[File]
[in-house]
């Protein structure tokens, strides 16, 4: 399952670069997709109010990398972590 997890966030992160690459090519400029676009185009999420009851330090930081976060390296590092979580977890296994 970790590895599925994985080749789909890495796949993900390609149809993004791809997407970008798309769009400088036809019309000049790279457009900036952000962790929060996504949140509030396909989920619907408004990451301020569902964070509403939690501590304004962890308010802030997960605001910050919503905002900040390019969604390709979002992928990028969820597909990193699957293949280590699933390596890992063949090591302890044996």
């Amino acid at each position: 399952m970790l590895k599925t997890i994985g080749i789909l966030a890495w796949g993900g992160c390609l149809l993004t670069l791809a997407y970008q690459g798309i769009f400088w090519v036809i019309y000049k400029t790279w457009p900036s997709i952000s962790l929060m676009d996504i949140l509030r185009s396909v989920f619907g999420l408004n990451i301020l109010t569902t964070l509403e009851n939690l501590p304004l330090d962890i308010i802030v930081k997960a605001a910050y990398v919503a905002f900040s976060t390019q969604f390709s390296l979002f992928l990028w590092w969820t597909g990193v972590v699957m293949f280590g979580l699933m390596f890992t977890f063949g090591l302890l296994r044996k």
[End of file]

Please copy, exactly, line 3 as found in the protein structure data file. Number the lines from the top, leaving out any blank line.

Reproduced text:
């Amino acid at each position: 399952m970790l590895k599925t997890i994985g080749i789909l966030a890495w796949g993900g992160c390609l149809l993004t670069l791809a997407y970008q690459g798309i769009f400088w090519v036809i019309y000049k400029t790279w457009p900036s997709i952000s962790l929060m676009d996504i949140l509030r185009s396909v989920f619907g999420l408004n990451i301020l109010t569902t964070l509403e009851n939690l501590p304004l330090d962890i308010i802030v930081k997960a605001a910050y990398v919503a905002f900040s976060t390019q969604f390709s390296l979002f992928l990028w590092w969820t597909g990193v972590v699957m293949f280590g979580l699933m390596f890992t977890f063949g090591l302890l296994r044996k």